“I grew up watching what we almost reverentially, certainly lovingly, called “boring documentaries,” because we were thirsty for anything that came along, and no matter what they were about, we drank them in. Most of them taught us things we hadn’t even contemplated, regarding subjects we had never thought about exploring. What a long way we’ve come. This rich, riveting film [The Ghosts In Our Machine] shows that. It also shows that although, like the old films, it too will certainly increase our understanding and open our eyes, in this case perhaps wider than they’ve ever been opened before. It will also open minds and hearts. It is compelling and clever: it moves us while also riveting us to the spot as we see, perhaps for the first time, the extraordinary contrast between anima and automated, the souls amid the clanging steel. In much the way Harriet Beecher Stowe’s book, Uncle Tom’s Cabin, did in its time, this film has the potential to broaden our view of those around us, to suggest their potential and their reality, cause us to pick apart our prejudices, and raise the potential for consideration, understanding and inclusion, to change a world view. A phenomenal contribution to film and society.”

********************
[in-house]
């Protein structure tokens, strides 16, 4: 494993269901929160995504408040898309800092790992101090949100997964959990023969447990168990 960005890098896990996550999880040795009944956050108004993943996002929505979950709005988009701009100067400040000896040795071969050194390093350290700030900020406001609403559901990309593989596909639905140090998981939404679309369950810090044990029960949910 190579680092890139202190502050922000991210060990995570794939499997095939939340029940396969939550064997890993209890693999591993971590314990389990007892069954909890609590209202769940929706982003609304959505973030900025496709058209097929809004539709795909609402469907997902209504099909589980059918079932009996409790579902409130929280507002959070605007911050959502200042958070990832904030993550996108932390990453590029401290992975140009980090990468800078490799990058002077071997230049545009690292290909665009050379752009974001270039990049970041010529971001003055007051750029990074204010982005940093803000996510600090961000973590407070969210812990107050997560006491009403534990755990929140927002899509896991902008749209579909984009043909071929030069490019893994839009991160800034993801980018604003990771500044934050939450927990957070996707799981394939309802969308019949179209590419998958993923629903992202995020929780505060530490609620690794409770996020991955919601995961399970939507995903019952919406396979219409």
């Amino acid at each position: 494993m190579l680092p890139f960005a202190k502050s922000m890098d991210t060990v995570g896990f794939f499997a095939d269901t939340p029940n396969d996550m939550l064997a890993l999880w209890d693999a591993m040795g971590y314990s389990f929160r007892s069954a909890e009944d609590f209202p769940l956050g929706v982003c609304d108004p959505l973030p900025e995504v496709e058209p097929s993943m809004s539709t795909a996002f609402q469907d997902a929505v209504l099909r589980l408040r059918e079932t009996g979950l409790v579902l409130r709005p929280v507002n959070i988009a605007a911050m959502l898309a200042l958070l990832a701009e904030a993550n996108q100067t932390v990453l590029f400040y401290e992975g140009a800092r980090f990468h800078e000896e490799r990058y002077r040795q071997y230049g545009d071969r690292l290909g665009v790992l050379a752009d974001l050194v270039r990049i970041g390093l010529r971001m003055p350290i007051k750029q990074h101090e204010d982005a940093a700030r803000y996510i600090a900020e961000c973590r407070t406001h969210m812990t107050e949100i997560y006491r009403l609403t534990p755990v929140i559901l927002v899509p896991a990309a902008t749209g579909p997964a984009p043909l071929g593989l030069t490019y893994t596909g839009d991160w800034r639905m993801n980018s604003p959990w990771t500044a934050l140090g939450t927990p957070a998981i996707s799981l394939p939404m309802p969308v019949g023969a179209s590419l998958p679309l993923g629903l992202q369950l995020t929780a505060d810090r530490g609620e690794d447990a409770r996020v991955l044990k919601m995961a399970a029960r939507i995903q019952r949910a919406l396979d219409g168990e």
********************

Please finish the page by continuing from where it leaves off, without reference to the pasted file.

Ingrid Newkirk is an animal rights activist, an author, and the president of People for the Ethical Treatment of Animals (PETA). She is best known for the animal rights awareness campaigns she organizes on behalf of PETA, which she cofounded in 1980. As PETA’s president, Ingrid has spoken internationally on animal rights issues—from the steps of the Canadian Parliament to the streets of New Delhi, India, and from the drowning tanks of Taiwan to the halls of the U.S. Congress.
PETA’s founders sought to give caring people something more that they could do and to provide them ways to actively change society. They wanted to promote a healthy vegan diet and show how easy it is to shop cruelty-free. They wanted to protest, loudly and publicly, against cruelty to animals in all its forms, and they wanted to expose what really went on behind the very thick, soundproof walls of animal laboratories.
Since it was founded, PETA has exposed horrific animal abuse in laboratories, leading to many firsts, including canceled funding, closed facilities, seizure of animals, and charges filed by the U.S. Department of Agriculture. PETA has also closed the largest horse-slaughter operation in North America, convinced dozens of major designers and hundreds of companies to stop using fur, ended all car-crash tests on animals, cleaned up wretched animal pounds, helped schools switch to alternatives to dissection, and provided millions of people with information on vegetarianism, companion animal care, and countless other issues. Read more about PETA’s history.
Read our Interview with Ingrid Newkirk.